Contact: http://www.dignityin schools.org/.
ANARCHIST/BOOKFAIR - The Humboldt Anarchist Book Fair will be held December 14, in Eureka, CA.
Contact: humboldtgrassroots @riseup.net; http://humbold tanarchist bookfair.wordpress. com/.
CLIMATE - The World Symposium on Sustainable Development at Universities is hosting a follow-up event to the 2012 Rio de Janeiro symposium. The gathering will be held in Qatar on January 28-30, 2014.
Contact: http://environment.tufts. edu/.
LABOR - The United Association for Labor Education (UALE) will host Organizing for Power: A New Labor Movement for the New Working Class in Los Angeles, March 26-29. Proposals are due December 15.
Contact: LAWCHA, 226 Carr Building (East Campus), Box 90719, Duke University, Durham, NC 27708-0719;lawcha @duke. edu; http://lawcha.org/.
MEDIA FELLOWSHIP - The Media Mobilizing Project is seeking applicants for the first annual Movement Media Fellowship Program. The Fellow will work with MMP to produce the spring season of Media Mobilizing Project TV. MMPTV is a news and talk show that tells the stories of local communities organizing to win human rights and build a movement to end poverty.
Contact: 4233 Chestnut St., Philadelphia, PA 19104; 215-821- 9632; milena@media mobilizing.org; http://www.media mobilizing.org/.
RACE - The 7th Facing Race: A National Conference will be held in Dallas, TX November 13-15, 2014. Organizers, educators, artists, funders and everyone interested in racial equity is invited to exchange best practices and learn about innovative models and successful organizing initiatives. Proposals must be submitted by January 24, 2014.
Contact: Race Forward, 32 Broadway, Suite 1801, New York, NY 10004; 212-513-7925; media @raceforward.org; http://race forward.org/.
VETERANS - They Were Soldiers: How the Wounded Return from America’s Wars - The Untold Story, by Ann Jones, is about the journey of veterans from the moment of being wounded in rural Afghanistan to their return home.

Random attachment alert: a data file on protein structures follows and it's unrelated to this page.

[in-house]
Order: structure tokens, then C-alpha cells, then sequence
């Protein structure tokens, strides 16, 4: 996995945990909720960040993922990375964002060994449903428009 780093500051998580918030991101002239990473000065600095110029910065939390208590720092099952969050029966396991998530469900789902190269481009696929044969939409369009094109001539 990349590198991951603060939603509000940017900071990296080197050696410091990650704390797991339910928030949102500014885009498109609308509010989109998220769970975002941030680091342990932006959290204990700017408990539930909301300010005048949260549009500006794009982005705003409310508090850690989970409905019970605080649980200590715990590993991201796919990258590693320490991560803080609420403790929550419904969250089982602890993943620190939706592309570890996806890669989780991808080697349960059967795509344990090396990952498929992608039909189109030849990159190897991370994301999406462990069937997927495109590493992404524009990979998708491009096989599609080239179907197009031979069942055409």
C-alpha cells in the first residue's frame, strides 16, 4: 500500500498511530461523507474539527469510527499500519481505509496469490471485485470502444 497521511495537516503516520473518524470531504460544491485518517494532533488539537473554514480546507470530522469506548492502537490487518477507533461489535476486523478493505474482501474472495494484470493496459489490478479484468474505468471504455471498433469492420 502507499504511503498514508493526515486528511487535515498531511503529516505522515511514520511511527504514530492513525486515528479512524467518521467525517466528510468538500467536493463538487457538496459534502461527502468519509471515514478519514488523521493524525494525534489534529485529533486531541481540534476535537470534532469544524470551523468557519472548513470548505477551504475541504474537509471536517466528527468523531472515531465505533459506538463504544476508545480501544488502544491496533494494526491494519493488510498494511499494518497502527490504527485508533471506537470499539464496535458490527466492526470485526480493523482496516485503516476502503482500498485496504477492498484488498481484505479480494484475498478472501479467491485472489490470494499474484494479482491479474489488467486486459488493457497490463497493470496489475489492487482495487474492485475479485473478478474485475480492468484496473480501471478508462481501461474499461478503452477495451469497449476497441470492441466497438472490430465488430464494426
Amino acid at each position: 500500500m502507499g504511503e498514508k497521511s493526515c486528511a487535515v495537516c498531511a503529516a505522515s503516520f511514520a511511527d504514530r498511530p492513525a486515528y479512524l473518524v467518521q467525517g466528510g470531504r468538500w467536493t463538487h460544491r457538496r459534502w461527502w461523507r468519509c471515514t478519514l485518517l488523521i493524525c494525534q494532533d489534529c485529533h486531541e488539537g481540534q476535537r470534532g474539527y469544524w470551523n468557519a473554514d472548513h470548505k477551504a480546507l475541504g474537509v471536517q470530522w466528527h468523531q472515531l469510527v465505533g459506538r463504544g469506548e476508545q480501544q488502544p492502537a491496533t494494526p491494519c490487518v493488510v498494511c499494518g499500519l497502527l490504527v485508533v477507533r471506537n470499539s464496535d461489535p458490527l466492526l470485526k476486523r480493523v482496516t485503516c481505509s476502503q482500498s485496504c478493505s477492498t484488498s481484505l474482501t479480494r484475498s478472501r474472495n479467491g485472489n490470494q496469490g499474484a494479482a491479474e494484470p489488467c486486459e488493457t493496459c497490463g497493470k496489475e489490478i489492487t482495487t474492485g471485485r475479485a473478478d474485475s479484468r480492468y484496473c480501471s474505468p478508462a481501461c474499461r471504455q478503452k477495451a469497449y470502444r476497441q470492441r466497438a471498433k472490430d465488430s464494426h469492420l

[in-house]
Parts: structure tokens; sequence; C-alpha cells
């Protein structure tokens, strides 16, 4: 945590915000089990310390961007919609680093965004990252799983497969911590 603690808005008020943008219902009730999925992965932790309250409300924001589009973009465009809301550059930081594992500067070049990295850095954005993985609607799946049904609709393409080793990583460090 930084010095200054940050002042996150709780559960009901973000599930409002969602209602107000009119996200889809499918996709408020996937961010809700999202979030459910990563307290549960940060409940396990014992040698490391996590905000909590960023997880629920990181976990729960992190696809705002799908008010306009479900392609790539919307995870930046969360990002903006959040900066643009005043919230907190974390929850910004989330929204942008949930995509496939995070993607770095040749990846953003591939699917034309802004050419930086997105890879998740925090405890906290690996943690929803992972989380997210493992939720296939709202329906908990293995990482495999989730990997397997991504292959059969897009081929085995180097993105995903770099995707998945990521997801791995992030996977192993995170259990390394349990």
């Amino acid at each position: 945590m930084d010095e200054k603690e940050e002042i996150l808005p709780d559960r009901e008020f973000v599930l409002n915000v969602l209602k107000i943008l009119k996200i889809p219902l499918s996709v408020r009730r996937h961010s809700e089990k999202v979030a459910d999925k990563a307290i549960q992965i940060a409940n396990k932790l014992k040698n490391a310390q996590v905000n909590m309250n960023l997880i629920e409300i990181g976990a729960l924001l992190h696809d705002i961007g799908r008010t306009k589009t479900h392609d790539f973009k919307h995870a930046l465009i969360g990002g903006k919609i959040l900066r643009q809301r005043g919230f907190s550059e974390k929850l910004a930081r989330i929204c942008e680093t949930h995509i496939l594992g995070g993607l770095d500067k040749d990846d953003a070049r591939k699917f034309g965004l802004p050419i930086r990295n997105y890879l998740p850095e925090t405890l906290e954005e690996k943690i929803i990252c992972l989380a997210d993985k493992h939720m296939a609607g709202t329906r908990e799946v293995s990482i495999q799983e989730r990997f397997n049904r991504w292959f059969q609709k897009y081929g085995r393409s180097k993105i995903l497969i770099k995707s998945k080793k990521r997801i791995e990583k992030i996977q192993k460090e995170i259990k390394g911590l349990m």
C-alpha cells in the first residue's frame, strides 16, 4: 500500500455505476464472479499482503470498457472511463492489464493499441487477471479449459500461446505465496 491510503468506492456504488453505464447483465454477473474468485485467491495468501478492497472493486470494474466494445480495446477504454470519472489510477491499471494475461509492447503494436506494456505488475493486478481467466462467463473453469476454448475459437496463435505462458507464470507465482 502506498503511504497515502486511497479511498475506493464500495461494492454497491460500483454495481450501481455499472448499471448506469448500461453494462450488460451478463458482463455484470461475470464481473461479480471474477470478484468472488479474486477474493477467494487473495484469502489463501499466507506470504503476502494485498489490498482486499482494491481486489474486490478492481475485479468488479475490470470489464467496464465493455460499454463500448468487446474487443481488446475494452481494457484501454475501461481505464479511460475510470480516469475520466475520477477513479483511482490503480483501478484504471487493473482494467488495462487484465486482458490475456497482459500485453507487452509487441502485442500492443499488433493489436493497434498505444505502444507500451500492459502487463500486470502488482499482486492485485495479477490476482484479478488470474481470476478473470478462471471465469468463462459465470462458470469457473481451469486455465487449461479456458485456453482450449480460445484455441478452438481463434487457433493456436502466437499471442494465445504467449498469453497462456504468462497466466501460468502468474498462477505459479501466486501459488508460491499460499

Contact: Haymarket Books, PO Box 180165, Chicago, IL 60618; 773-583-7884; http://www.haymarketbooks.org/.
LIBYA - Destroying Libya and World Order: The Three-Decade U.S. Campaign to Terminate the Qaddafi Revolution, by Francis A. Boyle, is a history and critique of American foreign policy from Reagan to Obama.
Contact: Clarity Press, Inc., Ste. 469, 3277 Roswell Rd. NE, Atlanta, GE 30305; 404-647-6501; firstname.lastname@example.org; http://www. claritypress.com/.
CHILDREN - Fannie and Freddie by Becky Z. Dernbach is about two bumbling villains who gamble away the savings of the people of Homeville.
Contact: fannieandfreddiebook @gmail.com; http://fannieand freddie.org/.
PROTEST/COMIC - Fight the Power!: A Visual History of Protest Among English Speaking Peoples, by Sean Michael Wilson and Benjamin Dickson is a graphic narrative that explains how people have fought against oppression.
Contact: Seven Stories Press, 140 Watts Street, New York, NY 10013; 212-226-8760; info@ sevenstories.com; http://www. sevenstories.com.
CHILDREN - Brave Girl by Michelle Markel and illustrated by Melissa Sweet is the true story of Clara Lemlich, a young Ukrainian immigrant who led the largest strike of women workers in U.S. history.
Contact: http://www.harpercollins childrens.com/Kids/.
FESTIVAL - The 2014 Queer Women of Color Film Festival will be held June 13-15 in San Francisco. The festival is currently accepting submissions until December 31.
Contact: QWOCMAP, 59 Cook Street, San Francisco, CA 94118-3310; 415-752-0868; email@example.com; http://www.qwocmap.org/.
IRAQ/REFUGEES - Ten years after the U.S.-led war in Iraq, thousands of displaced Iraqi refugees are still facing a crisis in the United States. The Lost Dream follows Nazar and Salam who had to flee Iraq in order to avoid threats by Al- Qaeda-affiliated groups and Iraqi insurgents that consider them “traitors” for supporting U.S. forces in Operation Iraqi Freedom.
Contact: Typecast Films, 888- 591-3456; info@type castfilms. com; http://type castfilms.com/.
HUMAN RIGHTS - Lyrical Revolt! III will be held December 4 in Syracuse, NY. The event will feature hip-hop musician Anhel whose album Young, Gifted, and Brown was just released. The event is sponsored by ANSWER Syracuse, Liberation News, and SyracuseHip Hop.com. Performers and artists are encouraged to send submissions.
Contact: firstname.lastname@example.org; http://www.answercoalition.org/syracuse/.
FOLK - Musician Painless Parker has released his album Music for miscreants, malcontents and misanthropes featuring “Fuck Yeah, the Working Class.”
Contact: email@example.com; http://painlessparkermusic.com/.
COMEDY - Political comedian Lee Camp’s new album Pepper Spray the Tears Away has been released.